"Can we go to Moremi?" asked the guest with the biggest camera, after I introduced myself and gave the required safety briefing.
"Sure we can, and I'm happy to go there if you insist, but it'll be a better use of your time if we just stay in this general area." I went on to tell them that we would access areas that the game drive vehicles couldn't reach, at altitudes and speeds not possible for airplanes.
Travelers do research or hear from their agents that some place is a "must see." They don't realize that the Okavango has many hidden jewels, and we have a great idea where to find the game, because we call the Delta ‘home’ and fly over it every day.
We found a herd of impala shortly after lift-off, followed by a dazzle of zebra. I made sure I kept the helicopter between the sun and the photographers to give them the best chance to get the perfect shot, whether it was the reflection of the red lechwe standing in the floodplain or the glint of sun on the wings of the saddle-billed storks soaring below us.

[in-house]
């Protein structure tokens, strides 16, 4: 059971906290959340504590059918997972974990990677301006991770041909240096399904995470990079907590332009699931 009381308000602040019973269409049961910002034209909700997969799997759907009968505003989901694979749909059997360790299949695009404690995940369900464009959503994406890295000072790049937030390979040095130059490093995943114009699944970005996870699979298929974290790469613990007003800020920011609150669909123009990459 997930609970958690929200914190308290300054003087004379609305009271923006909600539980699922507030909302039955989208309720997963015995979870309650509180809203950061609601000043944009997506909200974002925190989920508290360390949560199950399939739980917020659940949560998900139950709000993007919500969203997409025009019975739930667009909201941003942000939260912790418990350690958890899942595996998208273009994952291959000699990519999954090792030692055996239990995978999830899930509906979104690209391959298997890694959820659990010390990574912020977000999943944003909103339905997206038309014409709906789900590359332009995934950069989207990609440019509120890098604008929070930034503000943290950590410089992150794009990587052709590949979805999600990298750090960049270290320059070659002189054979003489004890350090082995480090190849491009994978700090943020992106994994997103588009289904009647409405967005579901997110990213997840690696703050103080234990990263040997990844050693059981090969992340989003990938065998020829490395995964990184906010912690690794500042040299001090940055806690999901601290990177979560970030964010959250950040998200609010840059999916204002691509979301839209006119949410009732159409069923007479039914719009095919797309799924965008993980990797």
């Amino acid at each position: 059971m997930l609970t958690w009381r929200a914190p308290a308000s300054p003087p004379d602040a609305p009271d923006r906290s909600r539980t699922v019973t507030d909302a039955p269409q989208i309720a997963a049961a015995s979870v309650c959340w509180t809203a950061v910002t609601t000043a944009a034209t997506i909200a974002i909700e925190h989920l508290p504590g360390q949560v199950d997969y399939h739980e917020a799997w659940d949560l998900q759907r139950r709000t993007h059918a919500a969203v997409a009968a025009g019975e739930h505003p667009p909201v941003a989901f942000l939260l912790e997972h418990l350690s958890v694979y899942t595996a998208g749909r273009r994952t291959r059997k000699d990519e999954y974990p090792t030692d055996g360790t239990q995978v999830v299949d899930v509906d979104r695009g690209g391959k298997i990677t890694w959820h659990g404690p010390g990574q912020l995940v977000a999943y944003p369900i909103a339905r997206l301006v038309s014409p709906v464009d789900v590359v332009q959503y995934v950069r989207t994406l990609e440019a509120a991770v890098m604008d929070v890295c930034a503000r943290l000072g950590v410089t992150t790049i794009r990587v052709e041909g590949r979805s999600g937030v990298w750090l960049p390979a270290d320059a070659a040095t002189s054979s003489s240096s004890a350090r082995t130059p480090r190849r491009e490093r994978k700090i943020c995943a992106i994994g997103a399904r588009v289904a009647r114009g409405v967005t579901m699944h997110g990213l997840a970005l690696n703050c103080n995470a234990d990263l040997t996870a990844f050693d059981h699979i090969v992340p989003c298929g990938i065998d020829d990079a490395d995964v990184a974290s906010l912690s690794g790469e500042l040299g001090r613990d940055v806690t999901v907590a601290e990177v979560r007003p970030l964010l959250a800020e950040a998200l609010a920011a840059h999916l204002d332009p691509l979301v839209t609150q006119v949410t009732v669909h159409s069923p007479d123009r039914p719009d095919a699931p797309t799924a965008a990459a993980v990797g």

As soon as we touched down, Claire brought our guests chilled towels and asked them if she could get a refreshing drink for each to enjoy while the sun was setting. The Abu staff had set up a lounge, complete with a bar, sofas, and a movie screen across the pan from the helicopter. Two kettles sat on the grill over a fire, ready for the oil and popcorn. After the sun went below the horizon, each of us were handed a bag of freshly popped corn, pointed to the various salts, butters, and spices (I chose curry) and told to find a seat on the sofas. The night's feature presentation was a documentary about Abu's most famous resident, Paseka. The movie was a heart-warming story and a wonderful end to a day in the Delta.
-Shane Patrick, Helicopter Horizon pilot